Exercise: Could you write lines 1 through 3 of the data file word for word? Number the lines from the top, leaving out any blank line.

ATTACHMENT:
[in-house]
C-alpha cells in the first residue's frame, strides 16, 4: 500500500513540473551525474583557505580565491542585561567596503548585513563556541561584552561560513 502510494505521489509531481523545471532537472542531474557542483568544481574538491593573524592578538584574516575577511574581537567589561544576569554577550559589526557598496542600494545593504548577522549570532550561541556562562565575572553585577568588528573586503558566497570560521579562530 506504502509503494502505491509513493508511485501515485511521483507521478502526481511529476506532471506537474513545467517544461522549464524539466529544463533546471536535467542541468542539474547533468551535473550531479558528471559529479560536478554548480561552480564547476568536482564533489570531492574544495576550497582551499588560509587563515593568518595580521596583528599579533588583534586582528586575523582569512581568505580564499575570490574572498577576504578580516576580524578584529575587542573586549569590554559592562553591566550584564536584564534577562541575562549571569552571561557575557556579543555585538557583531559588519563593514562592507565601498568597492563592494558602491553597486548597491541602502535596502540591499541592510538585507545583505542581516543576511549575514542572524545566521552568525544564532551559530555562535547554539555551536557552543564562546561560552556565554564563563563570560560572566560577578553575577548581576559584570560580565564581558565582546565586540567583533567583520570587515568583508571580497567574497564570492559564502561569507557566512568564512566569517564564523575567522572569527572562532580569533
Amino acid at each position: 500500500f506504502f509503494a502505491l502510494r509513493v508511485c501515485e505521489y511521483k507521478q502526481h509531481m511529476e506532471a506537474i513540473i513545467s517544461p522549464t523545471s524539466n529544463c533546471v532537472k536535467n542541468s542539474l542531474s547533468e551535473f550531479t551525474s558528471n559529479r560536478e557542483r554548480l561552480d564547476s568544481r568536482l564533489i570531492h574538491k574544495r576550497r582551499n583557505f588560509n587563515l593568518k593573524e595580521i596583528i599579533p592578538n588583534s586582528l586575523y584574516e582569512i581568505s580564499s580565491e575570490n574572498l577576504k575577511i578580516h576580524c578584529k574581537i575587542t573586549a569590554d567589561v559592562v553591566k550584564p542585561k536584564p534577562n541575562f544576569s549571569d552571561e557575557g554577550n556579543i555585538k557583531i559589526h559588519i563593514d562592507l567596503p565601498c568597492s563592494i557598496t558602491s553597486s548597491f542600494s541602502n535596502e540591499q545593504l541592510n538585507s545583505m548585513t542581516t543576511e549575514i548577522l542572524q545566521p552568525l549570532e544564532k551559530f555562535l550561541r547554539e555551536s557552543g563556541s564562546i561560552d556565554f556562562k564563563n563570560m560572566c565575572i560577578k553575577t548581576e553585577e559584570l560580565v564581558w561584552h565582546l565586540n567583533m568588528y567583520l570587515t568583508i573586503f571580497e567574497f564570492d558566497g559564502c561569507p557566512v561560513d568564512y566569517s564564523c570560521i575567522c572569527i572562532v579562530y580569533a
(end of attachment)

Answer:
[in-house]
C-alpha cells in the first residue's frame, strides 16, 4: 500500500513540473551525474583557505580565491542585561567596503548585513563556541561584552561560513 502510494505521489509531481523545471532537472542531474557542483568544481574538491593573524592578538584574516575577511574581537567589561544576569554577550559589526557598496542600494545593504548577522549570532550561541556562562565575572553585577568588528573586503558566497570560521579562530 506504502509503494502505491509513493508511485501515485511521483507521478502526481511529476506532471506537474513545467517544461522549464524539466529544463533546471536535467542541468542539474547533468551535473550531479558528471559529479560536478554548480561552480564547476568536482564533489570531492574544495576550497582551499588560509587563515593568518595580521596583528599579533588583534586582528586575523582569512581568505580564499575570490574572498577576504578580516576580524578584529575587542573586549569590554559592562553591566550584564536584564534577562541575562549571569552571561557575557556579543555585538557583531559588519563593514562592507565601498568597492563592494558602491553597486548597491541602502535596502540591499541592510538585507545583505542581516543576511549575514542572524545566521552568525544564532551559530555562535547554539555551536557552543564562546561560552556565554564563563563570560560572566560577578553575577548581576559584570560580565564581558565582546565586540567583533567583520570587515568583508571580497567574497564570492559564502561569507557566512568564512566569517564564523575567522572569527572562532580569533
Amino acid at each position: 500500500f506504502f509503494a502505491l502510494r509513493v508511485c501515485e505521489y511521483k507521478q502526481h509531481m511529476e506532471a506537474i513540473i513545467s517544461p522549464t523545471s524539466n529544463c533546471v532537472k536535467n542541468s542539474l542531474s547533468e551535473f550531479t551525474s558528471n559529479r560536478e557542483r554548480l561552480d564547476s568544481r568536482l564533489i570531492h574538491k574544495r576550497r582551499n583557505f588560509n587563515l593568518k593573524e595580521i596583528i599579533p592578538n588583534s586582528l586575523y584574516e582569512i581568505s580564499s580565491e575570490n574572498l577576504k575577511i578580516h576580524c578584529k574581537i575587542t573586549a569590554d567589561v559592562v553591566k550584564p542585561k536584564p534577562n541575562f544576569s549571569d552571561e557575557g554577550n556579543i555585538k557583531i559589526h559588519i563593514d562592507l567596503p565601498c568597492s563592494i557598496t558602491s553597486s548597491f542600494s541602502n535596502e540591499q545593504l541592510n538585507s545583505m548585513t542581516t543576511e549575514i548577522l542572524q545566521p552568525l549570532e544564532k551559530f555562535l550561541r547554539e555551536s557552543g563556541s564562546i561560552d556565554f556562562k564563563n563570560m560572566c565575572i560577578k553575577t548581576e553585577e559584570l560580565v564581558w561584552h565582546l565586540n567583533m568588528y567583520l570587515t568583508i573586503f571580497e567574497f564570492d558566497g559564502c561569507p557566512v561560513d568564512y566569517s564564523c570560521i575567522c572569527i572562532v579562530y580569533a